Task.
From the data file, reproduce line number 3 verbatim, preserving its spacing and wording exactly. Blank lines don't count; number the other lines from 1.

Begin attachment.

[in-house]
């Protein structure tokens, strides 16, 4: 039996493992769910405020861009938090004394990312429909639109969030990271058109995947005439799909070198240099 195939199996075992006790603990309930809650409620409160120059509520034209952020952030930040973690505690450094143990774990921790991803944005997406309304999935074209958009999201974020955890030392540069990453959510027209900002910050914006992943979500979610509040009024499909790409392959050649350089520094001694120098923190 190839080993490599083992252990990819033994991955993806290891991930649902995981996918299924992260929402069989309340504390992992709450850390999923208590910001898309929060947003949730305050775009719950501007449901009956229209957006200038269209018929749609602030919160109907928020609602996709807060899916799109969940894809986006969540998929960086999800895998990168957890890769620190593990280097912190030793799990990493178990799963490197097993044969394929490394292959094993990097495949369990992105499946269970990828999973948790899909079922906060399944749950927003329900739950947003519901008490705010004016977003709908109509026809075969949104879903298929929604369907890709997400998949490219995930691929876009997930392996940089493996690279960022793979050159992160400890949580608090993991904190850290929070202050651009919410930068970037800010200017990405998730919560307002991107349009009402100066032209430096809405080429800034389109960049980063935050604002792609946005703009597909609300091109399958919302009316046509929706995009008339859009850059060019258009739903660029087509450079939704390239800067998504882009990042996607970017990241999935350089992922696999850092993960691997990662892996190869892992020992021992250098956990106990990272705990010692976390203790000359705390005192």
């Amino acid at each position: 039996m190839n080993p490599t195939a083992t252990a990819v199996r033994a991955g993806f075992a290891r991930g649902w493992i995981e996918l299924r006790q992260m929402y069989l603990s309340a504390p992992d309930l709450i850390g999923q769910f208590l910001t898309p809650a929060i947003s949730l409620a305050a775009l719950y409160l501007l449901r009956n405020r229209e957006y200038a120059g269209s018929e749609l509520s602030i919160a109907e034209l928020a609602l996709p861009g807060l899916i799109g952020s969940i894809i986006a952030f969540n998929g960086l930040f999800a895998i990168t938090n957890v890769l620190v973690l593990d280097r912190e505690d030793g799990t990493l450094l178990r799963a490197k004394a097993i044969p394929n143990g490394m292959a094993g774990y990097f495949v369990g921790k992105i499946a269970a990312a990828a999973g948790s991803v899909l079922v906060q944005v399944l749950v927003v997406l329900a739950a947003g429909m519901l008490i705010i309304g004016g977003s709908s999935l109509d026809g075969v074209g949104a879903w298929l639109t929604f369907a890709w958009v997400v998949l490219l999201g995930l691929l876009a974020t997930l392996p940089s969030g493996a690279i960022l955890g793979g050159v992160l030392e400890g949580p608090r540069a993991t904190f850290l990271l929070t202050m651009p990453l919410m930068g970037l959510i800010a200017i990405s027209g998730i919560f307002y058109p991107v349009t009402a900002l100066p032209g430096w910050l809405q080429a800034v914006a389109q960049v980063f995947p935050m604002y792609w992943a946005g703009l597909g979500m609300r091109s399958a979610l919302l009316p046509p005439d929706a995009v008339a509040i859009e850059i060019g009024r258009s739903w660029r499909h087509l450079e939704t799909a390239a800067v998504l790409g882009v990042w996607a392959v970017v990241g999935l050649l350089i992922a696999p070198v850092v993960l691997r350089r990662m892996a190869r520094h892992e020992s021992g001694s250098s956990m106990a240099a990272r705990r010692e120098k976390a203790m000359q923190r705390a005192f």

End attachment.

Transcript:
């Amino acid at each position: 039996m190839n080993p490599t195939a083992t252990a990819v199996r033994a991955g993806f075992a290891r991930g649902w493992i995981e996918l299924r006790q992260m929402y069989l603990s309340a504390p992992d309930l709450i850390g999923q769910f208590l910001t898309p809650a929060i947003s949730l409620a305050a775009l719950y409160l501007l449901r009956n405020r229209e957006y200038a120059g269209s018929e749609l509520s602030i919160a109907e034209l928020a609602l996709p861009g807060l899916i799109g952020s969940i894809i986006a952030f969540n998929g960086l930040f999800a895998i990168t938090n957890v890769l620190v973690l593990d280097r912190e505690d030793g799990t990493l450094l178990r799963a490197k004394a097993i044969p394929n143990g490394m292959a094993g774990y990097f495949v369990g921790k992105i499946a269970a990312a990828a999973g948790s991803v899909l079922v906060q944005v399944l749950v927003v997406l329900a739950a947003g429909m519901l008490i705010i309304g004016g977003s709908s999935l109509d026809g075969v074209g949104a879903w298929l639109t929604f369907a890709w958009v997400v998949l490219l999201g995930l691929l876009a974020t997930l392996p940089s969030g493996a690279i960022l955890g793979g050159v992160l030392e400890g949580p608090r540069a993991t904190f850290l990271l929070t202050m651009p990453l919410m930068g970037l959510i800010a200017i990405s027209g998730i919560f307002y058109p991107v349009t009402a900002l100066p032209g430096w910050l809405q080429a800034v914006a389109q960049v980063f995947p935050m604002y792609w992943a946005g703009l597909g979500m609300r091109s399958a979610l919302l009316p046509p005439d929706a995009v008339a509040i859009e850059i060019g009024r258009s739903w660029r499909h087509l450079e939704t799909a390239a800067v998504l790409g882009v990042w996607a392959v970017v990241g999935l050649l350089i992922a696999p070198v850092v993960l691997r350089r990662m892996a190869r520094h892992e020992s021992g001694s250098s956990m106990a240099a990272r705990r010692e120098k976390a203790m000359q923190r705390a005192f």